by Jennifer Wemhoff, The Groundwater Foundation
|Jim Goeke at the Platte River near North Platte, 2002|
Jim Goeke said he always knew he wanted to be a scientist, but when asked why he chose hydrogeology, his answer was "Thirst." Fall football practices and games throughout high school and college made him appreciate the countless bottles of water needed to sustain him.
Years later, Jim would become one of the foremost experts on Nebraska's groundwater. He was part of the founding of The Groundwater Foundation in 1985, and last week was elected to the Foundation's board of directors.
"The Groundwater Foundation is thrilled to have Jim on our board," said Groundwater Foundation President Jane Griffin. "As a hydrogeologist, His vast groundwater knowledge, expertise, and experience will be invaluable to the Foundation's mission."
Jim joined the University of Nebraska in 1970, after earning a Bachelors Degree from the University of Wisconsin and Masters Degree from Colorado State University. As a University of Nebraska professor and proud member of the University's Conservation and Survey Division (CSD, the state's geological, water, and soil survey), Jim was responsible for the CSD/U.S. Geological Survey test hole drilling program to delineate the Ogallala Aquifer. Over 1,100 test holes later, he has an intimate familiarity with the Ogallala formation and its water riches.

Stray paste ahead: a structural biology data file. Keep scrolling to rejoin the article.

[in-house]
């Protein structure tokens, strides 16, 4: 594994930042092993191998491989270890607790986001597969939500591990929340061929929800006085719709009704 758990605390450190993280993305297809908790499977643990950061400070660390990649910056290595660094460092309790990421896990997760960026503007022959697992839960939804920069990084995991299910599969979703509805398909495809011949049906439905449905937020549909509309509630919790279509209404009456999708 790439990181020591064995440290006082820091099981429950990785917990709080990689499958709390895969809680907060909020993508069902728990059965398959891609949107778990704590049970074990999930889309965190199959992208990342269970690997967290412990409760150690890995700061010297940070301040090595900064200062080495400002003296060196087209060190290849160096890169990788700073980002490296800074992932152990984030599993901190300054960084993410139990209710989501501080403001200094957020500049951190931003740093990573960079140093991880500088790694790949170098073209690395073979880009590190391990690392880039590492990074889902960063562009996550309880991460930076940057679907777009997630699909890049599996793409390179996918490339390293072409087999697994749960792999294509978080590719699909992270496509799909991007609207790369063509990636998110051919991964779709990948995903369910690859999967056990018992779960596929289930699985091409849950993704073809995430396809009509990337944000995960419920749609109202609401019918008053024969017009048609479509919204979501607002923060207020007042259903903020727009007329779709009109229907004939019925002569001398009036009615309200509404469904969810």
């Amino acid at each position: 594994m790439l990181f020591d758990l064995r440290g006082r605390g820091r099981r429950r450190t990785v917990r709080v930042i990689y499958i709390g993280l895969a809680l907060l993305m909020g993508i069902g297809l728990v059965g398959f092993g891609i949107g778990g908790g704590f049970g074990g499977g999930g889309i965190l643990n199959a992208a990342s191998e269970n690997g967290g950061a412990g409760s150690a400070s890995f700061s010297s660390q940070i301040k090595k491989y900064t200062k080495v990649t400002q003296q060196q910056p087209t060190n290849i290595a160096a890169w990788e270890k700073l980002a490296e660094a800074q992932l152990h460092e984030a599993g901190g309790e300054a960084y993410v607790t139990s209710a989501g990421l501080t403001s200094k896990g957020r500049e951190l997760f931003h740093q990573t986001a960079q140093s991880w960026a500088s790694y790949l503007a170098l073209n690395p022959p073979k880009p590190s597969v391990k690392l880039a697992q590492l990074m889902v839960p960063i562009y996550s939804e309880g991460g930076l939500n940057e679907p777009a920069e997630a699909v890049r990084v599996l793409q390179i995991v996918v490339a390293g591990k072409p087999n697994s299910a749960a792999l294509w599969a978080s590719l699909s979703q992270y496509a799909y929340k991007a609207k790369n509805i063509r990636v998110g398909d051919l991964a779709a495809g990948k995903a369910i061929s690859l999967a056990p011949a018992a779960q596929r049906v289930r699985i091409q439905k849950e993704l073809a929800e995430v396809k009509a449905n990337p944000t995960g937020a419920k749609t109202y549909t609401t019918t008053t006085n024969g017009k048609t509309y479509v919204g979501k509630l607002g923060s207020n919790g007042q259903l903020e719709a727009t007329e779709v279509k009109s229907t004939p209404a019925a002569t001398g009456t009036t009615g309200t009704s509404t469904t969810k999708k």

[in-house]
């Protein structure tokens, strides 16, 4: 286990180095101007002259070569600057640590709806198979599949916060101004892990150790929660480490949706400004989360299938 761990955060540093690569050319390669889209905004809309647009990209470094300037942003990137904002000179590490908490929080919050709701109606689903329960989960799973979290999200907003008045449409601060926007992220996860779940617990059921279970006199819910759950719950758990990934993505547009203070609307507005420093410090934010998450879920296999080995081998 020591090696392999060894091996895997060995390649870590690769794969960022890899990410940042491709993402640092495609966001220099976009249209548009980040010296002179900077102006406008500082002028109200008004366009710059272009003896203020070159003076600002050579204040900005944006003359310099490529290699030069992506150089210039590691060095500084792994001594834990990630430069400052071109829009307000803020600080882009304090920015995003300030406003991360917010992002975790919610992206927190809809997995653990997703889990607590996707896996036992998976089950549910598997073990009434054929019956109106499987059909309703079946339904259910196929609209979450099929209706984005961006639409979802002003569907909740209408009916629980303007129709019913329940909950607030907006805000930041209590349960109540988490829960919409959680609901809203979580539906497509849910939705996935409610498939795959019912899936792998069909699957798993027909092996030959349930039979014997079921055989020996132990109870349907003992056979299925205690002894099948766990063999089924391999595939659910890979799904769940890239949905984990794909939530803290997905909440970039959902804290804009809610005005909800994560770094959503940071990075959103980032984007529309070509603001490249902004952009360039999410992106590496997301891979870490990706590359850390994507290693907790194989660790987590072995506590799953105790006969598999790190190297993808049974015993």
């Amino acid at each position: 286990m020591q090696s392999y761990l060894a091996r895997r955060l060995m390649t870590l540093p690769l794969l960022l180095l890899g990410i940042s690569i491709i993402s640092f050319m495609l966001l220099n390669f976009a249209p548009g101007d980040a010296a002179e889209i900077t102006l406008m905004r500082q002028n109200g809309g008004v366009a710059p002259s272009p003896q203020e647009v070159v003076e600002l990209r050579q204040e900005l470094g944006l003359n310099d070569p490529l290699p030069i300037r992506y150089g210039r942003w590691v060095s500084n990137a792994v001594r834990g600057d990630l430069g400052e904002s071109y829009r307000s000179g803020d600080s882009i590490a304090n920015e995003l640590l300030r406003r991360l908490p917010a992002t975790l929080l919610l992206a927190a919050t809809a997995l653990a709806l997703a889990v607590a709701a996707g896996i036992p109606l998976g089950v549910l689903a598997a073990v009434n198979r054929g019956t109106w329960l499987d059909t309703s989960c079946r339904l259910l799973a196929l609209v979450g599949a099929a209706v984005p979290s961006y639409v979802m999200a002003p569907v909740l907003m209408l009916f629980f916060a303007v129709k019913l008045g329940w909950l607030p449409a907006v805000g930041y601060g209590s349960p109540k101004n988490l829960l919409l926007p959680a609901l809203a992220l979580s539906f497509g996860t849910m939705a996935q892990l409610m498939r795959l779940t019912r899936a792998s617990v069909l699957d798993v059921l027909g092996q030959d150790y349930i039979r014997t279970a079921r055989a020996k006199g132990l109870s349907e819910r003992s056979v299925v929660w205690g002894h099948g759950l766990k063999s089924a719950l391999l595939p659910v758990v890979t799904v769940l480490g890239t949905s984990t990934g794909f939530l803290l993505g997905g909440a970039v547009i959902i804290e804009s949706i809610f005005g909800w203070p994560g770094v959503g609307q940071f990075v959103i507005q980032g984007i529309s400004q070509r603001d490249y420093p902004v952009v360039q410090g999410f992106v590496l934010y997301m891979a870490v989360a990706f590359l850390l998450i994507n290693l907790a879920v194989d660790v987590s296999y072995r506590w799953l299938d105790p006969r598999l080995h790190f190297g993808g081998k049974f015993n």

According to his biography from the University's School of Natural Resources, Jim's main research interests dealt with groundwater and groundwater management, particularly under conditions of scarcity. He worked to gather data to model unconfined aquifers in the central Platte region and stream-aquifer research in the Republican River Valley. He served as the University's liaison to the Nebraska Well Drillers Association, and worked with USGS on the High Plains Regional Aquifer System Analysis (RASA) and the High Plains National Water Quality Assessment (NAWQA).
Jim retired from the University in 2011 and became a professor emeritus.
Jim has been active in education and outreach, given countless presentations about Nebraska's groundwater to schools and community groups, and has a long history of involvement with The Groundwater Foundation. In 2001, he received the Maurice Kremer Groundwater Achievement Award from The Groundwater Foundation, among his many accolades.